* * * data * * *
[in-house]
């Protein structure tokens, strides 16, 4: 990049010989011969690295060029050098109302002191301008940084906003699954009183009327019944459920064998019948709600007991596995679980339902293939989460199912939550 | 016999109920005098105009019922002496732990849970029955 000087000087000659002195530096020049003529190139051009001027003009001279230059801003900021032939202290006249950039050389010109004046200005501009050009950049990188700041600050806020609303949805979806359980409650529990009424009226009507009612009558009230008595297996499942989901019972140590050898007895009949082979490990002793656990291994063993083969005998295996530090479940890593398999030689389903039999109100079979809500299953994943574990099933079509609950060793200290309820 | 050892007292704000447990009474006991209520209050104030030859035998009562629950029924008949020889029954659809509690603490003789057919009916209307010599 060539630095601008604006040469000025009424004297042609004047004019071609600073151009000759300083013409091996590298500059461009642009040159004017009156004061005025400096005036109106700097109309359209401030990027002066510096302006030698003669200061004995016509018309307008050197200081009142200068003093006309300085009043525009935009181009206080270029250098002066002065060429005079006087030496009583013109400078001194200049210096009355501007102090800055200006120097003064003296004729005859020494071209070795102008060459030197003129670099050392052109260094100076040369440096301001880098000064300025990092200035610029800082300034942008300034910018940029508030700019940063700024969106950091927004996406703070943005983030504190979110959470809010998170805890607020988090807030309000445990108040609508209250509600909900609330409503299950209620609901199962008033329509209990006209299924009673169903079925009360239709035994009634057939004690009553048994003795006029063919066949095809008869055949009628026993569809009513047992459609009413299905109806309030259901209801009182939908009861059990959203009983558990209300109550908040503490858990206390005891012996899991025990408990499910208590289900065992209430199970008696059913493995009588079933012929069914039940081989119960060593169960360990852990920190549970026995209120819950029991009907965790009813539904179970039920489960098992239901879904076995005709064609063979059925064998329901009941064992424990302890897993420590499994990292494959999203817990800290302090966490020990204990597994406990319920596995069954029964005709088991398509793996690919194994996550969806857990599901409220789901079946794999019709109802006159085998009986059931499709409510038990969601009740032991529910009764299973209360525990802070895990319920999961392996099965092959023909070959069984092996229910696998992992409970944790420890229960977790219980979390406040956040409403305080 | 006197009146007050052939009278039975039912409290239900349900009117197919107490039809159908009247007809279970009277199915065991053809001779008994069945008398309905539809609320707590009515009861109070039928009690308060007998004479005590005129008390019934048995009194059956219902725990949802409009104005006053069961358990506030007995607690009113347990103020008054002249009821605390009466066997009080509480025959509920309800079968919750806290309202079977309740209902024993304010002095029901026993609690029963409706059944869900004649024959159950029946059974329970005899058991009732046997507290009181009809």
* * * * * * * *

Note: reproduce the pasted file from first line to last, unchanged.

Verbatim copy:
[in-house]
């Protein structure tokens, strides 16, 4: 990049010989011969690295060029050098109302002191301008940084906003699954009183009327019944459920064998019948709600007991596995679980339902293939989460199912939550 | 016999109920005098105009019922002496732990849970029955 000087000087000659002195530096020049003529190139051009001027003009001279230059801003900021032939202290006249950039050389010109004046200005501009050009950049990188700041600050806020609303949805979806359980409650529990009424009226009507009612009558009230008595297996499942989901019972140590050898007895009949082979490990002793656990291994063993083969005998295996530090479940890593398999030689389903039999109100079979809500299953994943574990099933079509609950060793200290309820 | 050892007292704000447990009474006991209520209050104030030859035998009562629950029924008949020889029954659809509690603490003789057919009916209307010599 060539630095601008604006040469000025009424004297042609004047004019071609600073151009000759300083013409091996590298500059461009642009040159004017009156004061005025400096005036109106700097109309359209401030990027002066510096302006030698003669200061004995016509018309307008050197200081009142200068003093006309300085009043525009935009181009206080270029250098002066002065060429005079006087030496009583013109400078001194200049210096009355501007102090800055200006120097003064003296004729005859020494071209070795102008060459030197003129670099050392052109260094100076040369440096301001880098000064300025990092200035610029800082300034942008300034910018940029508030700019940063700024969106950091927004996406703070943005983030504190979110959470809010998170805890607020988090807030309000445990108040609508209250509600909900609330409503299950209620609901199962008033329509209990006209299924009673169903079925009360239709035994009634057939004690009553048994003795006029063919066949095809008869055949009628026993569809009513047992459609009413299905109806309030259901209801009182939908009861059990959203009983558990209300109550908040503490858990206390005891012996899991025990408990499910208590289900065992209430199970008696059913493995009588079933012929069914039940081989119960060593169960360990852990920190549970026995209120819950029991009907965790009813539904179970039920489960098992239901879904076995005709064609063979059925064998329901009941064992424990302890897993420590499994990292494959999203817990800290302090966490020990204990597994406990319920596995069954029964005709088991398509793996690919194994996550969806857990599901409220789901079946794999019709109802006159085998009986059931499709409510038990969601009740032991529910009764299973209360525990802070895990319920999961392996099965092959023909070959069984092996229910696998992992409970944790420890229960977790219980979390406040956040409403305080 | 006197009146007050052939009278039975039912409290239900349900009117197919107490039809159908009247007809279970009277199915065991053809001779008994069945008398309905539809609320707590009515009861109070039928009690308060007998004479005590005129008390019934048995009194059956219902725990949802409009104005006053069961358990506030007995607690009113347990103020008054002249009821605390009466066997009080509480025959509920309800079968919750806290309202079977309740209902024993304010002095029901026993609690029963409706059944869900004649024959159950029946059974329970005899058991009732046997507290009181009809």